Posted on 24th, January 2017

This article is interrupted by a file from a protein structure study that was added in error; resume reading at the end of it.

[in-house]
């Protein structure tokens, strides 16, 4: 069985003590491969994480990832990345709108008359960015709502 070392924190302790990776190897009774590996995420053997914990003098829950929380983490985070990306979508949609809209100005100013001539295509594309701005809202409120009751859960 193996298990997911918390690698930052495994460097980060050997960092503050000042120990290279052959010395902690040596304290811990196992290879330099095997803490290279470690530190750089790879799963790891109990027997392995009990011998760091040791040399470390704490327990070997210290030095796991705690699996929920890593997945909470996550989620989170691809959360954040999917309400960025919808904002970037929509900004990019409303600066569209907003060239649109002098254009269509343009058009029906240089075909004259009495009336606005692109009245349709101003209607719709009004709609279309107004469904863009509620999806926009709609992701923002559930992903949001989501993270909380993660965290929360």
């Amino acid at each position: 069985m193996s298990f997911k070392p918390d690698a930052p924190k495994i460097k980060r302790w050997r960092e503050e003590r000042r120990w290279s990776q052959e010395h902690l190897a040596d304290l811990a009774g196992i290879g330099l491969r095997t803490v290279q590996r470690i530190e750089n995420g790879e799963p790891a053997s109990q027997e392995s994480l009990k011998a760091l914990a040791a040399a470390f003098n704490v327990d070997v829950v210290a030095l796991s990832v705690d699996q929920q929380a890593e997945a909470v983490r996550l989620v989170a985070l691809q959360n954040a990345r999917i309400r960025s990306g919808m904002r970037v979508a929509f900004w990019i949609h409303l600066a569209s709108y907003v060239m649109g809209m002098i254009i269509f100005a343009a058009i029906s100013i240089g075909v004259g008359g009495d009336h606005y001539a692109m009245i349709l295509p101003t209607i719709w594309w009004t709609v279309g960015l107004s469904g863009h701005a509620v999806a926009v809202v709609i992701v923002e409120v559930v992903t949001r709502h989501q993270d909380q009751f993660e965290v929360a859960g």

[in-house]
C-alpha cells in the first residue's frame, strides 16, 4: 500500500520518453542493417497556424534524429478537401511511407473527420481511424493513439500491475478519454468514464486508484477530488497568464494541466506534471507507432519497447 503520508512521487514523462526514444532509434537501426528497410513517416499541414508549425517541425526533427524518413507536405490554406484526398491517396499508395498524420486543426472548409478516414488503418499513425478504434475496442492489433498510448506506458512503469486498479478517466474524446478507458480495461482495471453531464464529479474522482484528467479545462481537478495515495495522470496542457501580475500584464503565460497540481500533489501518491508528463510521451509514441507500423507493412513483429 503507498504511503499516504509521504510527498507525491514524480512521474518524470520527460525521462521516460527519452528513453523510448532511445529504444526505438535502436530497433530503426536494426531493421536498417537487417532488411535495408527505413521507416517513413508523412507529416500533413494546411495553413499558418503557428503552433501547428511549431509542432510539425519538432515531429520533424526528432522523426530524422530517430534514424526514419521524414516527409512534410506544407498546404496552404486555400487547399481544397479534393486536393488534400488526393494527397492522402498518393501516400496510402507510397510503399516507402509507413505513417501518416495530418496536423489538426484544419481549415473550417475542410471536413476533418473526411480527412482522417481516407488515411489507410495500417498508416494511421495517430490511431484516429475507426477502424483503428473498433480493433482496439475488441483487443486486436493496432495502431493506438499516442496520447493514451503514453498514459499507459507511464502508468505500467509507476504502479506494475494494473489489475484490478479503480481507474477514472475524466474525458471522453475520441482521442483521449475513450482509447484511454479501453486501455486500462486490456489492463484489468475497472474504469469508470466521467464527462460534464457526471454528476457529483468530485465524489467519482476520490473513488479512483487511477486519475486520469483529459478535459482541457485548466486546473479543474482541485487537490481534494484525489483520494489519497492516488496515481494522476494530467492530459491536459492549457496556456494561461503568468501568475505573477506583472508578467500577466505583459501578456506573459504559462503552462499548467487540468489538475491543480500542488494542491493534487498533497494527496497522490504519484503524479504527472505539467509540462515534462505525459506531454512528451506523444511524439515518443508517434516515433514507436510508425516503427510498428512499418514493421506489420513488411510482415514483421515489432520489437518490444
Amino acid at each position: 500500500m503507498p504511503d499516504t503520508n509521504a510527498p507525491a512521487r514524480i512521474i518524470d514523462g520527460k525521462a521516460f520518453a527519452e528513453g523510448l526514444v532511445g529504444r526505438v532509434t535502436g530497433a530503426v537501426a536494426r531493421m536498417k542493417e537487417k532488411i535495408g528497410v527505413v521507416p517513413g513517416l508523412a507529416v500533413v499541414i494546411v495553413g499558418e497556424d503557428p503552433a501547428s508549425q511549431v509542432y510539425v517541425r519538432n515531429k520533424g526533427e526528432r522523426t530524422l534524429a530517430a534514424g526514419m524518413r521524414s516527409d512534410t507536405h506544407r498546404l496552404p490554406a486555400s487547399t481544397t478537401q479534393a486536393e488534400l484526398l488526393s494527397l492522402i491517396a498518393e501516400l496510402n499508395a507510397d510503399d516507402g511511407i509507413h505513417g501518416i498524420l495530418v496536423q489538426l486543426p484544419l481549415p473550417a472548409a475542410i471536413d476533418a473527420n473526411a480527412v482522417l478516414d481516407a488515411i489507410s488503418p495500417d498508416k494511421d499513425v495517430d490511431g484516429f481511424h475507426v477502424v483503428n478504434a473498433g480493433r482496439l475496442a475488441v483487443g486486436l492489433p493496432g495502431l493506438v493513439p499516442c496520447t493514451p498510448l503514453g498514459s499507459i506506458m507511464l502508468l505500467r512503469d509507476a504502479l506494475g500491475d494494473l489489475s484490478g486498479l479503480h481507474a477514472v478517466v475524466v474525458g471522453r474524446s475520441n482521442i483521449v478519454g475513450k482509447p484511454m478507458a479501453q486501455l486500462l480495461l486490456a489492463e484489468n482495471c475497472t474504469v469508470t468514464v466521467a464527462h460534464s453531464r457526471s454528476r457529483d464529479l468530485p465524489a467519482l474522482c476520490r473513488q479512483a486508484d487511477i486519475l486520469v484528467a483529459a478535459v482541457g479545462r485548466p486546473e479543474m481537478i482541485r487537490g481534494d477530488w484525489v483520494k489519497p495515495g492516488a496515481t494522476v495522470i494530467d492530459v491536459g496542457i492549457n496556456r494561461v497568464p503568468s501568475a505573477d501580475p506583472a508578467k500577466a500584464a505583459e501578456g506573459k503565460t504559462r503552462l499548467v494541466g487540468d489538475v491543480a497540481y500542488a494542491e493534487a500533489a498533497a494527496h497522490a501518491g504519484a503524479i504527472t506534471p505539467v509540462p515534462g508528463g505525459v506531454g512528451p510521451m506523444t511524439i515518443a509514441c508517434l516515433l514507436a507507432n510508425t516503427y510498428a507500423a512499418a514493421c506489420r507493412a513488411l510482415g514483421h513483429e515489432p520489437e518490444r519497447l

The first focused Fashion Business Management and Fashion Design College set to start operations on January 9. Students now can easily relate to disagreements with families on picking careers that are not traditional. Given the UAE’s fast-paced growth and the government’s vision of promoting innovation as a drive for the future, the government has been opening new fields and programmes to train students as well as public and private sector professionals to unite their efforts in contributing to a better future. The Dubai Future Academy, for example, was launched last month as part of the Dubai Future Foundation’s initiatives to increase awareness of more than 500 public and private sector officials about strategic sectors of the future and subjects related to the Fourth Industrial Revolution. According to the Global Competitiveness Report 2016 issued by the World Economic Forum, the UAE was ranked first regionally and 16th globally, maintaining its lead among the top 20 competitive economies in the world.As the report surveys the economies of 138 countries rated through 12 basic indexes among which Higher Education and Training occupies the fifth pillar, it shows that the index displays the importance of training in any country, according to Laura Alina Radu, executive consultant of LARCIE that manages social and business etiquette and professional image consulting. Radu noted that in today’s fast-changing world, different disciplines overlap in any field, requiring the learning of a wide set of skills. “When taking different extracurricular courses, students expand their horizons and develop social skills. Learning social and business etiquette, for example, helps them avoid embarrassing moments in social situations and at the workplace, and helps grow their confidence and opens their eyes to the importance of body language,” said Radu Lately, the UAE saw the opening of the first focused Fashion Business Management and Fashion Design College to receive local accreditation from the Ministry of Education – Higher Education Affairs, set to start operations on January 9. The College of Fashion and Design (CFD) will provide diploma and bachelor’s degrees. According to the college’s president and CEO, Prof Abhilasha Singh, higher education providers should take note to address the gaps in various industries. “We have witnessed a huge influx of graduates from conventional academic programmes. The paradigm is now shifting to the niche market, and that’s where we should work to provide programmes that satisfy various new fields,” said Singh. She referred to the Mena 2016 Design Education Outlook Report that revealed the need of an estimated 30,000 design graduates in the region by 2019. The college, she said, will work to grow local talents to meet the growth expected in the textile field in the coming years, without the need to import skills from outside the region. Singh noted: “Programmes should be specialised to meet the passion of the young generation. Since markets demand soft skills – communication skills and critical thinking – educational programmes and trainings should work on not only introducing new fields, but also empowering students by introdu-cing them to different perspectives of those fields and encourage them to employ creativity.” She also added that such courses will address the gap seen in the number of UAE nationals emp-loyed in the private sector. “Since the UAE youth prefer government jobs and these are getting filled up, training programs will encourage them to become entrepreneurs and help meet their country’s vision of the future through their own businesses,” said Singh. Professor Raed Awamleh, Dean of Mohammed Bin Rashid School of Government which recently introduced three master’s degree programmes to serve the needs of government entities, said the country’s focus on establishing new programmes stems from the need for a trained workforce who will support its initiatives. “The future requires human skills and qualified people to push the country’s vision forward, and the best way to achieve this goal is to train the young generation who will be tomorrow’s leaders,” said Awamleh. Due to the lack of necessary programmes, Awamleh said, the government is starting to adopt the cause.